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The article deals with the accessibility of urban green spaces in Bratislava city. These areas are considered to be a significant part of urban environment as they fulfil many crucial functions. The research is focused on greenery of Bratislava - an important landshaping component of urban landscape - which influences residents´ quality of life as a place for regeneration and rest. The main goal of the research is evaluation of green urban spaces accessibility in Bratislava from the time perspective by different types of transport using a questionnaire survey and available network analysis method. We use correlations of objective data gained by network analysis and subjective data obtained from the questionnaire survey. By using these methods, we were able to determine areas within Bratislava city specific in high or low correlation results. These results may be used in urban planning process focused on urban green spaces distribution. Key words: urban green spaces; accessibility; Bratislava city, network analysis; questionnaire. INTRODUCTION Urban green spaces have been designated in the cities since the 1880s in order to avoid the environmental impacts of urban expansion and intensification. Urban green spaces are public green areas, mostly covered by vegetation and situated in the urban space. First of all, these areas serve as places for active or passive recreation and in general, they also have positive effects on urban setting (Rehácková and Pauditsová 2006). Plants, notably trees, provide a wide range of environmental benefits and functions, and urban green spaces often accommodate varied assemblages of flora and small animals, providing readily accessible sites with natural ingredients or surrogates of nature for the enjoyment of the people who are otherwise detached from nature (Liu and Liu 2008: 353). When we think about the cities in terms of competitiveness, in international meaning, one of the major aspects to take into account is the presence of public facilities such as urban parks or various types of green spaces. Another significant aspect is the accessibility to these green spaces. These notions can be viewed as differences between an industrial society, in which the primary focus is on economic efficiency and productivity, versus 5 a more cultural oriented society where a higher quality of life is prioritized (Oh and Jeong 2007). Urban green spaces play a central role, both physically and functionally, in urban planning and development (Pasaogullari and Doratli 2004). They support urban ecological and social systems: a fact recognised in public policy commitments in Europe. Provision, the distribution of green space and the ease of access to such spaces are the key contributors to social and ecological function in urban environments. The condition of urban green spaces underpins the functionality of urban ecosystems. Urban green spaces play a key role in maintenance or restoration of biodiversity and provide important ecosystem services in urban areas (Gaston et al. 2005). Many urban theorists state the significance of urban green spaces as one of the principal components of a healthy urban setting (Pasaogullari and Doratli 2004). Recently, they have become less significant, because they are neglected in the urban planning process or because so of them are lost. Additionally, accessibility and utilization of these areas decreases, since urban green spaces have been neglected in urban planning and development processes. Accessibility and utilization of urban green spaces and their physical and functional structures are among the issues that are negatively affected by rapid urban growth. Especially in developing economies, green spaces in urban settlements are far behind reaching the contemporary standards of better endowed cities (Pasaogullari and Doratli 2004). Many studies demonstrated that the quality and accessibility of green spaces are, from the social perspective, more important factors than their numbers in a particular area. Hence, the accessibility of green spaces in urban areas is considered to be a significant indicator of quality of life assessment (Rehácková and Pauditsová 2006). Accessibility is a frequently-used concept but there is no consensus about its definition and formulation. It is a common term experienced by various individuals (i.e. characterised by different needs, abilities and opportunities) at any place and moment of the day, which results in considerable variation in components included in the measure, and in how it is formulated (Vandenbulcke et al. 2009: 40). According to Lau and Chiu (2003: 197) accessibility is defined as the freedom or ability of people to achieve their basic needs in order to sustain their quality of life. In Europe, the European Environment Agency (EEA) recommends that people should have access to green space within 15 minutes walking distance (Barbosa et al. 2007). English Nature (now Natural England) provides a set of standards for evaluating the provision of and access to natural places in the Accessible Natural Greenspace Standards (ANGSt). The ANGSt model specifies guidelines for greenspace access provision (Comber et al. 2008: 104): · No person should live more than 300m from their nearest area of natural green space of at least 2ha in size. · There should be at least one accessible 20ha site within 2km from home. · There should be one accessible 100ha site within 5km. · There should be one accessible 500ha site within 10km. This model was developed in the early 1990s and was based on research into minimum distances people would travel to the natural environment. However, no scientific publication could be found specifically discussing this model. According to the authors´ research a number of issues raised which were seen as problems for the implementation of the ANGSt model. The main difficulty was seen in the lack of clear guidance for the application of the model (Handley et al. 2003). Although the distances and areas did not match any logical order, model gives us the basic view or guideline for people's needs within the green spaces in measurable variables. During our research we followed the 6 mathematical order of numbers. We established 450m distance as a limit which is approximately 5 minutes walking distance. Based on the stated above, we may agree with Calthorpe (1993 in Pasaogullari and Doratli 2004: 226) that public parks and similar areas are fundamental features of livable and enjoyable higher-density communities. The aim of our research is to find out the correlation between the subjective opinions of Bratislava inhabitants and objective data relating to the distance between their homes and the urban green spaces. The selected method has the potential to provide a tool for optimalization of urban green spaces network and inhabitants satisfaction with it. MATERIALS The model area Bratislava, the capital city of the Slovak Republic, was selected as a model area for the analysis of urban green spaces accessibility. Bratislava is situated in the south-western part of Slovakia, between the Danubian Plain and the Small Carpathians Mountains, near to the border with Hungary and Austria.The altitude of the city ranges from 125 m to 514 m (Mazúr and Luknis 1986). According to administrative divisions, the city belongs to Bratislava County and is divided into 5 districts and 17 city parts (CP). The area of Bratislava reaches approximately 368 km2 with the population of 429,000 people. The average density is of 1,166 inhabitants per square kilometer (Statistický úrad SR 2009). Relating to the means of transport, cars, public transport, bicycle and walking are the most utilized means when people move from one place to another across Bratislava (Magistrát hlavného mesta SR Bratislavy 1996). Due to the status of capital city, its geographical location, proximity of Vienna (the capital of Austria) and Budapest (the capital of Hungary) and high number of unbuilt areas, it represents one of the fastest growing cities in Central Europe. Urban greenery in Bratislava We chose 28 urban green places, which are accessible to the public and fulfil the recreation function and 11 entry points to forests and forestparks. The selection and characteristics of particular areas follows the publications of Rehácková and Pauditsová (2003, 2004, 2006), Rehácková et al. (2007) and Rehácková (2009) specialized in urban greenery analysis in Bratislava. We define the minimum area of green spaces as 0.5 ha and we also consider the significance and visit rate of the places. Selected urban green spaces are divided into following categories (Rehácková and Pauditsová 2003): Parks, arboretums and ZOOs; Landscaped areas around housing estates; Historical cemeteries; Forests and forestparks (see table 1). Within the first category, the ZOOs were not taken into the consideration as the research targeted parks and arboretums only. Parks are representational and significant areas with interesting composition of species, landscaped areas around housing estates with existing paths. They are covered by planted trees and shrubs, various flower decorations and mobiliari (benches, fountains, sculptures, etc.). The recreational, aesthetic and ecological 7 functions prevail. Parks are divided into two categories - historical and modern parks. Historical types of parks comprise of various garden styles with high cultural value in general. Modern parks have been established within the landscaped surroundings of new blocks of flats in 1960's - 1980's. Table 1: Categories of surveyed urban green spaces in Bratislava Grassalkovicová záhrada garden Medická záhrada garden Sad Janka Kráa park Park near the castle "Horský" park Zatevná Pekníková park Detvianska park Ostredkova park Andrej Hlinka´s park Kvacalova park udové námestie plaza Racianske mýto park Námestie slobody plaza Jakubovo námestie square Kmeovo námestie square Kalvária Tyrsovo nábrezie riverbank Vrútocká Strkovecké jazero lake Kuchajda lake Prikopova street Safárikovo námestie plaza Kolárovo námestie plaza Vajanského nábrezie riverbank Riverbank of shopping centre "Galleria Eurovea" Castle´s hill and surroundings Dunajská street Hviezdoslavovo námestie plaza Ondrejský cintorín cemetery Raca Knizkova dolina valley Raca Kopanice Krasany Pekná cesta Nové Mesto Ahoj, Sliacska Zelezná studnicka Cervený most Cesta na Kamzík Lamac Dúbravka Church Dúbravka Brizitská Karlova Ves Kráov vrch Karlova Ves Solosnícka Parks and arboretums Significant orchard-like modified areas Historical cemeteries Forests and forest parks Second category includes areas which do not match the criteria for parks, where the greenery within blocks of flats is dominant. Their primary function is short-term recreation 8 in proximate people´s home surroundings (with components of benches and playgrounds including sandpiles, climbing frames, etc.). Furthermore, the research was focused on landscaped areas near water courses. Historical cemeteries, belonging to the third category, are areas with a reverent character with long history and typically rich in greenery. They are popular due to the recreational and ecological functions what means they serve more as parks than cemeteries. Forests and forest parks, in the fourth category, comprise of the forest land fund and are characterized by the presence of natural or nature close vegetation. These areas are situated mostly in the marginal parts of urban settings. The ecological function (especially when they are part of a protected area) is dominant, although the additional recreational function is also important. In city parts Vajnory, Raca, New Town and Záhorská Bystrica, the surveyed areas are part of Small Carpathians Mts. Protected Landscape Area. Moreover, for the purpose of our research we added 11 entry points to the forests and forestparks in the Bratislava surrounding because the data gained during the questionnaire survey show high satisfaction of residents, who live near the forests or forest parks, with urban green spaces. This fact suggests that respondents consider forests and forestparks to be a significant part of urban green spaces. METHODS Our research was carried out in several phases. In the first step, we realized the questionnaire survey among Bratislava citizens (people with permanent or temporary address in the city). The questionnaire form consisted of simple closed questions. Moreover, respondents were also asked to provide their address. In order to maintain respondents´ anonymity, they covered only the name of the street they live in. This allowed us to allocate individual answers to almost exact geographical location within the city. The geographical location was generated through the Google Maps API application. It also allows to measure the network distance between two geographical points and enabled us to calculate the time needed for moving between these points by certain means of transport. We identified the entire list of urban green spaces of Bratislava and for each position we conducted a network analysis of accessibility from respondents' addresses and chose the nearest green area. Thereby, we obtained data relating to time needed for walk (in seconds) from respondent´s home to each urban green space in Bratislava which were inserted into the database. Then we were able to find out what time each respondent needs to reach the nearest green space. According to Barbosa et al. (2007) we set the average value of intervals to 15 minutes (900 seconds). We divided data relating to accessibility, collected from all respondents, to four intervals: 0 - 450; 451 - 900; 901 - 1350; 1351 - . Moreover, we divided the answers into four categories and afterwards, compared questionnaire results with the network analysis results in the virtual settings by GIS tools. RESULTS Questionnaire survey Questionnaire survey was carried out among 428 citizens of Bratislava. Respondents were selected randomly, however with the requirement of visiting the urban green space at least occasionally. The questionnaire included six questions related to the quality and 9 accessibility of urban green spaces. However, for purposes of this article we present results of only two of them: 1. What kind of transport do you use when you visit urban green spaces? (Options: bicycle, public transport, car, walking) 2. Are you satisfied with the accessibility of parks in the surroundings of your home? (Options: very satisfied, satisfied, less satisfied, not satisfied) The results showed that most of the respondents (66 %) walk or take public transport (25 %) when they feel the need to visit green spaces. Only 5 % of them use the bicycle and 4 % go by car. Due to these facts, the research was focused especially on the walking accessibility. Regarding the satisfaction with accessibility to the green areas, 42 % of respondents were satisfied, 24 % of them were very satisfied and 26 % were less satisfied. Only 8 % of them were not satisfied. Network analysis The distance between geographical location of respondents´ home and location of each green space was measured in the Google Maps API application. Data were defined in seconds because the application is able to estimate the approximate time needed to walk between two selected points. Obtained data ranged between 79 and 3932 seconds. The average value was 938.86 seconds, what means that the average time needed to walk from respondents´ home to the nearest green area is approximately 15.6 minutes. However, in real settings the number is likely to be lower because the network of roads, used within selected methodical approach, does not include footpaths, byways, walk-throughs, etc., which can make the walk quicker. Creation of such complete network would be extremely demanding hence the road network is recently the optimal available alternative. Correlation analysis Results of questionnaire and network analysis research were analysed by statistical method of correlation coefficient in MS Excel 2010. Consequential correlation coefficient of these two data sets was 0.12 which we consider as low or no correlation. This would mean that we were not able to achieve results through the selected method which would have mutual coherence with respondent´s opinions and the distance from their homes to the urban green spaces. Despite of this fact, we were convinced that the mutual connection between data exists. Therefore, we attempt to apply the spatial element in detection of mutual correlation. As stated above, data gained by network analysis were divided into four intervals. By this, we obtained (along with questionnaire results) two types of data that were comparable. We detected the correlation between respondents´ opinions and computed distance to the nearest urban green space. We regarded the correlation as very high when one of the four eventual respondents´ answers was in accordance with the network analysis interval. If they differ in one degree it was regarded as a high correlation, if the difference was in two degrees it was considered as a low correlation. And in the case of difference in three degrees and more there was no correlation. The results of the research are displayed in Figure 1 where the level of correlation is represented by colour scale. Through the display we revealed the hidden pattern. The colour of each point determines the level of its correlation. In the map, areas with the different levels of correlation are clearly identified. Fig.1: Respondent's address position and correlation between their opinion and their distance to nearest urban green space in Bratislava DISCUSSION Partial spatial orderliness of correlations in terms of urban space leads us to deduction that the selected approach was appropriate and of value. We can allege that the opinions of respondents largely depend on the real distance between their home and the closest urban green space, although they are affected by other variables. High correlation in some areas indicated that it is feasible (by improvement of the methodical approach) to simulate the opinions of inhabitants towards the green space accessibility in urban space with sufficient accuracy only with data gained from aerial photos. Opinions of residents are unpredictable because they are influenced by a broad range of factors from macro-local conditions and settlement characteristics to their psychological profiles. The results obtained by this method are not required to achieve the perfect correlation, but can be an instrument for data acquisition by simpler and cheaper methods. Similar instruments would be exercisable in urban greenery planning and decision-making related to urban parks, park areas and greenery in general. CONCLUSIONS The undertaken research showed unexpected results. We can state that the perception of accessibility of urban green spaces depends on the real walking distance to the nearest green area, but also on the general perception of the inhabitants´ environment and their personal characteristics. We combined classic methodological approaches - GIS and sociological research. Presented type of research might be of high importance, mainly in 11 studies focused on city areas, when taking into account the urban areas affected by both, physical conditions and human activities. From the perspective of different disciplines, combination of these approaches may lead to better understanding of urban processes and people living in urban environment.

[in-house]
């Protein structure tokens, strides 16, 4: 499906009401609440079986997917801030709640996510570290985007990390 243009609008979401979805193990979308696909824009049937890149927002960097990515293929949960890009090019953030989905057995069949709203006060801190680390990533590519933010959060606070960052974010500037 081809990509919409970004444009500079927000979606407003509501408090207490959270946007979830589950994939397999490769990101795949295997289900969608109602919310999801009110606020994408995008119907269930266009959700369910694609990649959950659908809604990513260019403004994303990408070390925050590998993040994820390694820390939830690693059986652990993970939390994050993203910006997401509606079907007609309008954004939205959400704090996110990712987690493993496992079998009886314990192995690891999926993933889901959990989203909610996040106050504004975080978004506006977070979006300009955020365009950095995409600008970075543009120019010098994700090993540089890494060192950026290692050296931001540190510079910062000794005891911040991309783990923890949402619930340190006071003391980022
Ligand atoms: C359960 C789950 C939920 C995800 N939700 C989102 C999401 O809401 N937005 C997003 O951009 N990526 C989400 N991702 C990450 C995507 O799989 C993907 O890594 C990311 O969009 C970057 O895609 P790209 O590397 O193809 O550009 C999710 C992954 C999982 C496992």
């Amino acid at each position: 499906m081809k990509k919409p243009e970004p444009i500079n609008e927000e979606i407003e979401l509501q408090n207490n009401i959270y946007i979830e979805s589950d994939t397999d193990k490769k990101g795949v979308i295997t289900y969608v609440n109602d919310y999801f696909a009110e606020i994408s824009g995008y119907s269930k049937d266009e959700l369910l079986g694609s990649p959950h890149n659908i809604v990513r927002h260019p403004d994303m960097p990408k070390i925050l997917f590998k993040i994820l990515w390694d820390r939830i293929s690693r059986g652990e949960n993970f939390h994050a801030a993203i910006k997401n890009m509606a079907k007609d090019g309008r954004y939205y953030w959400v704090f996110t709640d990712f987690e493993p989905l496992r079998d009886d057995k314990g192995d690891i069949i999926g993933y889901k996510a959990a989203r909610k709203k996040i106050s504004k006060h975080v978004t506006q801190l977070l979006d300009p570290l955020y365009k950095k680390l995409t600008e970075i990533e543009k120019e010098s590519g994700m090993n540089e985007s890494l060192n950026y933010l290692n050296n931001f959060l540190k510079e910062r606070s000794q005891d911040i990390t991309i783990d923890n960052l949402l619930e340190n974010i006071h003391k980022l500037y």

Journal of Landscape Ecology – de Gruyter
Published: Jan 1, 2012